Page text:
Cory grabs Clark. I get out, dry off Clark and dress him in his pj’s. (Normally, this is the point when the crying begins.)
Cory then grabs Cooper. She runs around naked for a second. Then we put on her diaper and pj’s, brush her hair like “Moana,” brush her teeth to get the “sugar bugs” out and the “sugar bugs with their teddy bears” that sleep deep in her mouth.
I put Clark to bed in his crib after nursing, swaddling and singing.
Then we read books with Cooper. Lots of them. Sometimes we lay on our bellies in the room, other times we sit in the rocking chair. She demands we tell her “stories” and cuddle.
We put her in her crib, turn on lullaby music while she falls asleep.
A bad night with two kids looks like this:
I eat dinner while bouncing Clark because if I sit down, he will start crying. Cooper is demanding to get out of her highchair because she is “all done” and wants to play outside.
I start a super hot bath. Hubby takes the kids while I jump in the bath until it is an okay temp for the kids to join. Cooper doesn’t want to take a bath, so I take Clark first. Then Cory carries Cooper to the bathtub and tries to convince her to just take a bath for a second. With Clark in one hand, I am creating stories to motivate Cooper to sit down in the water and allow me to pour water on her head to get out the shampoo from her hair. She screams and twists, making the water hit her face.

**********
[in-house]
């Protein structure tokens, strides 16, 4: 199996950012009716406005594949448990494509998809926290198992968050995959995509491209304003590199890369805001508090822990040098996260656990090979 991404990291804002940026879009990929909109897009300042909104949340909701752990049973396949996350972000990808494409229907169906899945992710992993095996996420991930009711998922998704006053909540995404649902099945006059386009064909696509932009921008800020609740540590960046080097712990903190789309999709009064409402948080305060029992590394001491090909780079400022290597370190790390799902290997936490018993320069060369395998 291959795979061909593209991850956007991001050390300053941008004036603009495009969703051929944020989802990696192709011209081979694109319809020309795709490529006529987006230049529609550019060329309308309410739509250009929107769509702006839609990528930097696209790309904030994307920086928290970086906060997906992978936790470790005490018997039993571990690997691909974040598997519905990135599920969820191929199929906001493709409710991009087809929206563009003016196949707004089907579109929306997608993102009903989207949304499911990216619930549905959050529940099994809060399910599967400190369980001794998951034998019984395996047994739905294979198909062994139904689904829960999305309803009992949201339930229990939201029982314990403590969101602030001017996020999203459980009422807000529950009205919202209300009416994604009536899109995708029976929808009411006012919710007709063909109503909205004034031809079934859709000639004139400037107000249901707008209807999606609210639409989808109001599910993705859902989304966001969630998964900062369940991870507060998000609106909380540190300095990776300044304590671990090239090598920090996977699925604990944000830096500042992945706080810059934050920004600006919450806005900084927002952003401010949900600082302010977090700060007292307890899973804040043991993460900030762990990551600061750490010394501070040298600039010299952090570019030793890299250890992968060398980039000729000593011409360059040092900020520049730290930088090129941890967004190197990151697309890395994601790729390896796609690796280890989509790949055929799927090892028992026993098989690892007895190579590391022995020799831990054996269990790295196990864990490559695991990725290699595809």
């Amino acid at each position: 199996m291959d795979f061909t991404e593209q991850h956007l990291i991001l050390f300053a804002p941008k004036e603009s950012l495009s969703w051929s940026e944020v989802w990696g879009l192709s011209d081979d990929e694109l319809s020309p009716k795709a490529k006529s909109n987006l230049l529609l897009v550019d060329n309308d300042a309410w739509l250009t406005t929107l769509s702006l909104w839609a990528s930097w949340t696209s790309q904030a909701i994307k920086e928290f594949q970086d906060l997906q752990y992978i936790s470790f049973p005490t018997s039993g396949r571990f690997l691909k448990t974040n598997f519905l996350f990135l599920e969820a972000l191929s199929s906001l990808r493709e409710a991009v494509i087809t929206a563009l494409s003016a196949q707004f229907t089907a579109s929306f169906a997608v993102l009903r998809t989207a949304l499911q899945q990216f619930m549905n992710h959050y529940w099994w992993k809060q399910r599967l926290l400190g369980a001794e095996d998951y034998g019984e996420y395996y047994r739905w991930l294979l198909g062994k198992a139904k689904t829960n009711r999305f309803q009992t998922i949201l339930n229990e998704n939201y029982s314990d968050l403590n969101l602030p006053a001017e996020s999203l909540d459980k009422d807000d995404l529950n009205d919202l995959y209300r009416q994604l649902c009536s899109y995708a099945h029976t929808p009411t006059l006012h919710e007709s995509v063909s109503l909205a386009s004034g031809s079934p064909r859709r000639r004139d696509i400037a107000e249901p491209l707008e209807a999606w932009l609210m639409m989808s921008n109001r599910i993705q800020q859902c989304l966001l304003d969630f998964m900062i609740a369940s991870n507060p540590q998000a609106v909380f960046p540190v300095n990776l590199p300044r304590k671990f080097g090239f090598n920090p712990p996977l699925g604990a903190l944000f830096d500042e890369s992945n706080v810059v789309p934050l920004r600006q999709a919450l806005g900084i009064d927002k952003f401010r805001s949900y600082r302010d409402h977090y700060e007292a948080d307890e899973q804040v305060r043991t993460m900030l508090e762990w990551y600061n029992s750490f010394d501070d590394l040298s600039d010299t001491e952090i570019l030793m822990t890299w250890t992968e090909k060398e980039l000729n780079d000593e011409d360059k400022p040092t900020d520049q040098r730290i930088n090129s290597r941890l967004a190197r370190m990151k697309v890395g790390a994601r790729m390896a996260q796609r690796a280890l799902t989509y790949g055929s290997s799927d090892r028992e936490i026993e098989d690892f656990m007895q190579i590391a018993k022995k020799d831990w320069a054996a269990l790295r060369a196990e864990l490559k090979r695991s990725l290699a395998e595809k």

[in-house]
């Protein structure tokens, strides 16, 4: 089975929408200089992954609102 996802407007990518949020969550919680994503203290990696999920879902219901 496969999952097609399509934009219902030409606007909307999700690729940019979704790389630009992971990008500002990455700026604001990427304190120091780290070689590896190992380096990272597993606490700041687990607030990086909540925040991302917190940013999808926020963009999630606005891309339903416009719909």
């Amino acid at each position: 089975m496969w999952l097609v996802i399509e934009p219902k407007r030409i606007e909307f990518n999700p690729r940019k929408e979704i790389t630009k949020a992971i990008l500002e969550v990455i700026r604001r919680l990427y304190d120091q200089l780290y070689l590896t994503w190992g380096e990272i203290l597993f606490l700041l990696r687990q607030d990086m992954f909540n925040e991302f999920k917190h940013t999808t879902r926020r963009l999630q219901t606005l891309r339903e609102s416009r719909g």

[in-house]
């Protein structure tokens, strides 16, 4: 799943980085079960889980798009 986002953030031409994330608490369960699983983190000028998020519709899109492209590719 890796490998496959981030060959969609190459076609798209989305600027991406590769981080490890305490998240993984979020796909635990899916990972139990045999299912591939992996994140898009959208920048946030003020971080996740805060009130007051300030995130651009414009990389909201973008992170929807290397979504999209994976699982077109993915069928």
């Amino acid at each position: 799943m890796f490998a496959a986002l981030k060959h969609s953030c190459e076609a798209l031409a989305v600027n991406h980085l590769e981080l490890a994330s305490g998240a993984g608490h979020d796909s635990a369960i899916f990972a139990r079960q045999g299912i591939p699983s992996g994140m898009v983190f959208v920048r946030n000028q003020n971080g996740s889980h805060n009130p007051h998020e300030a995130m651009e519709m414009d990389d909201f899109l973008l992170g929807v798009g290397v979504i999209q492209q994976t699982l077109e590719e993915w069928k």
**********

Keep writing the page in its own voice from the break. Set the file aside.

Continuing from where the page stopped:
Cory grabs Clark, I get out, dry off Clark and dress him in his pj’s. He is screaming.
Cory then grabs Cooper. She runs around naked and does not want to go to bed. Then the diaper and pj’s. These nights there is zero chance we are brushing her hair or teeth.
I put Clark to bed in his crib after nursing and swaddling. He is screaming because he doesn’t want to sleep. When my husband is gone, Clark will have to cry for a couple of minutes while I try to put Cooper in her crib. I split my time between Cooper’s room and Clark’s, back and forth, to put the binky back in his mouth and to attend to Cooper.
Then we read books with Cooper. Lots of them. She demands we tell her “stories” and cuddle. She cries, telling us she wants MILK, or CUDDLES, or to say goodnight to TUCKER.
Both babies are now crying, so of course I know I must attend to Clark. I rock him and then try to nurse him back to sleep (which I know is NOT what I am supposed to do when sleep training).
We put Cooper in her crib, turn on lullaby music, and hope she falls asleep. I say goodnight, Cooper. She keeps screaming and then finally falls asleep.
No wonder I am tired by the time they both fall asleep. Allowing myself time to be unproductive is necessary but still difficult to accept and commit to. So I gave myself a time to stop all things productive: 9 p.m. I turned off all electronics, I put my phone in the other room, I sat and talked with my husband, we went to bed at the same time (something I always used to do, but somehow got out of the habit of doing). I didn’t worry about the mess. I just enjoyed the night, allowing myself to regroup for another busy and amazing day.